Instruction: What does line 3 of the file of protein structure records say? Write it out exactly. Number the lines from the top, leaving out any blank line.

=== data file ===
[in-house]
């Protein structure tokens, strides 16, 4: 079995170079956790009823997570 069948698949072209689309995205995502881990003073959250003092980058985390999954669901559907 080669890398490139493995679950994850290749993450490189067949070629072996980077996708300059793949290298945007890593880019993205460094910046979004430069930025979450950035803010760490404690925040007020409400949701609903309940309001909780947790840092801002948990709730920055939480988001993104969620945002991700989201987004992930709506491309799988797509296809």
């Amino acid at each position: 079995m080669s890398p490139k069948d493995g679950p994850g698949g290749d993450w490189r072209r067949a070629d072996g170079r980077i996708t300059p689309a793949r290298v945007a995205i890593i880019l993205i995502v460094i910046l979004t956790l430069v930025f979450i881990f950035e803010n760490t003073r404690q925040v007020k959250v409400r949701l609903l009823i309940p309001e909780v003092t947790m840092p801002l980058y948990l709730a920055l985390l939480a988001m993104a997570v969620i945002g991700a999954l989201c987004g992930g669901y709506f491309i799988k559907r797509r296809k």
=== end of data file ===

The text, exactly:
């Amino acid at each position: 079995m080669s890398p490139k069948d493995g679950p994850g698949g290749d993450w490189r072209r067949a070629d072996g170079r980077i996708t300059p689309a793949r290298v945007a995205i890593i880019l993205i995502v460094i910046l979004t956790l430069v930025f979450i881990f950035e803010n760490t003073r404690q925040v007020k959250v409400r949701l609903l009823i309940p309001e909780v003092t947790m840092p801002l980058y948990l709730a920055l985390l939480a988001m993104a997570v969620i945002g991700a999954l989201c987004g992930g669901y709506f491309i799988k559907r797509r296809k």